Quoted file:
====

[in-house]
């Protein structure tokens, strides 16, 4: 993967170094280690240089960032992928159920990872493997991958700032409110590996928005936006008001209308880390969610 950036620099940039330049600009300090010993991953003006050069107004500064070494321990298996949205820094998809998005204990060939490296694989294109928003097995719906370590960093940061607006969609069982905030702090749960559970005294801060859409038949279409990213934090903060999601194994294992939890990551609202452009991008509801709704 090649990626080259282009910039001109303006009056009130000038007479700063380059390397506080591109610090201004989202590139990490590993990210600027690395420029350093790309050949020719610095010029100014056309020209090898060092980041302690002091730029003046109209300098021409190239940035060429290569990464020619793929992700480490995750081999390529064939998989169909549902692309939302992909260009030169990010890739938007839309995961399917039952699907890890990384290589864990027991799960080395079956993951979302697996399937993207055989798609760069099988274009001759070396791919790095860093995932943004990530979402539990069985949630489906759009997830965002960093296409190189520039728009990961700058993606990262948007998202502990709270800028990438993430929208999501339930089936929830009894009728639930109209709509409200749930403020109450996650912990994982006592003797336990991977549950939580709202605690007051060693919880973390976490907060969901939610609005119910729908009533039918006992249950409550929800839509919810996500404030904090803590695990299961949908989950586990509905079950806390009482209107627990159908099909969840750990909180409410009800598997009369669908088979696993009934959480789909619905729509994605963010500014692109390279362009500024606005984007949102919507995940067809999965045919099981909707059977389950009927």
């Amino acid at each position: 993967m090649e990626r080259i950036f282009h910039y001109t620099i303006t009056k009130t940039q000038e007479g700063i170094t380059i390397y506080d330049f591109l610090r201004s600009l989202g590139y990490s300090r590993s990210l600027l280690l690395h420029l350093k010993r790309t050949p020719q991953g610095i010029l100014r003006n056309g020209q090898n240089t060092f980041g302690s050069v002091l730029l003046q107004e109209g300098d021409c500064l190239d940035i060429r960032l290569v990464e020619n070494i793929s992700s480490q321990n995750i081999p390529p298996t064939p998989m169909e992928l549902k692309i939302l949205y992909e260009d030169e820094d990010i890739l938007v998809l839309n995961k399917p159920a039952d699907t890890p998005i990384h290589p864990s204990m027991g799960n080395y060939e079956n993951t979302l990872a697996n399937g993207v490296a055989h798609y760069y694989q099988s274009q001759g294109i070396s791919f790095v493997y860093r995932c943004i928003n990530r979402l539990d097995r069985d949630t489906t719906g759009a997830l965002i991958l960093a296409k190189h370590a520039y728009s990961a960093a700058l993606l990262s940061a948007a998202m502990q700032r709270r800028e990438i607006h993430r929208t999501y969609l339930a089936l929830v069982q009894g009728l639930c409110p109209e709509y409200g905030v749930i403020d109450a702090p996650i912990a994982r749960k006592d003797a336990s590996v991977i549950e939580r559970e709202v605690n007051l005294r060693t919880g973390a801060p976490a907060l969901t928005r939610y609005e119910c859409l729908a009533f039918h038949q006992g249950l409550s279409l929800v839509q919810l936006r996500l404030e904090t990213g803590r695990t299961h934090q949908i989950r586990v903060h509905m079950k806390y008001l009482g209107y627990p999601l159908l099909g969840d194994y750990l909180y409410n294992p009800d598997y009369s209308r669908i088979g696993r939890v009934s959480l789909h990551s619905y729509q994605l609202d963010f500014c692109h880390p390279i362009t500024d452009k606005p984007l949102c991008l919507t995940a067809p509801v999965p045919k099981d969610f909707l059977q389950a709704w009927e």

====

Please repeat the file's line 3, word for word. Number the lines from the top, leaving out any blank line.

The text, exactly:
């Amino acid at each position: 993967m090649e990626r080259i950036f282009h910039y001109t620099i303006t009056k009130t940039q000038e007479g700063i170094t380059i390397y506080d330049f591109l610090r201004s600009l989202g590139y990490s300090r590993s990210l600027l280690l690395h420029l350093k010993r790309t050949p020719q991953g610095i010029l100014r003006n056309g020209q090898n240089t060092f980041g302690s050069v002091l730029l003046q107004e109209g300098d021409c500064l190239d940035i060429r960032l290569v990464e020619n070494i793929s992700s480490q321990n995750i081999p390529p298996t064939p998989m169909e992928l549902k692309i939302l949205y992909e260009d030169e820094d990010i890739l938007v998809l839309n995961k399917p159920a039952d699907t890890p998005i990384h290589p864990s204990m027991g799960n080395y060939e079956n993951t979302l990872a697996n399937g993207v490296a055989h798609y760069y694989q099988s274009q001759g294109i070396s791919f790095v493997y860093r995932c943004i928003n990530r979402l539990d097995r069985d949630t489906t719906g759009a997830l965002i991958l960093a296409k190189h370590a520039y728009s990961a960093a700058l993606l990262s940061a948007a998202m502990q700032r709270r800028e990438i607006h993430r929208t999501y969609l339930a089936l929830v069982q009894g009728l639930c409110p109209e709509y409200g905030v749930i403020d109450a702090p996650i912990a994982r749960k006592d003797a336990s590996v991977i549950e939580r559970e709202v605690n007051l005294r060693t919880g973390a801060p976490a907060l969901t928005r939610y609005e119910c859409l729908a009533f039918h038949q006992g249950l409550s279409l929800v839509q919810l936006r996500l404030e904090t990213g803590r695990t299961h934090q949908i989950r586990v903060h509905m079950k806390y008001l009482g209107y627990p999601l159908l099909g969840d194994y750990l909180y409410n294992p009800d598997y009369s209308r669908i088979g696993r939890v009934s959480l789909h990551s619905y729509q994605l609202d963010f500014c692109h880390p390279i362009t500024d452009k606005p984007l949102c991008l919507t995940a067809p509801v999965p045919k099981d969610f909707l059977q389950a709704w009927e």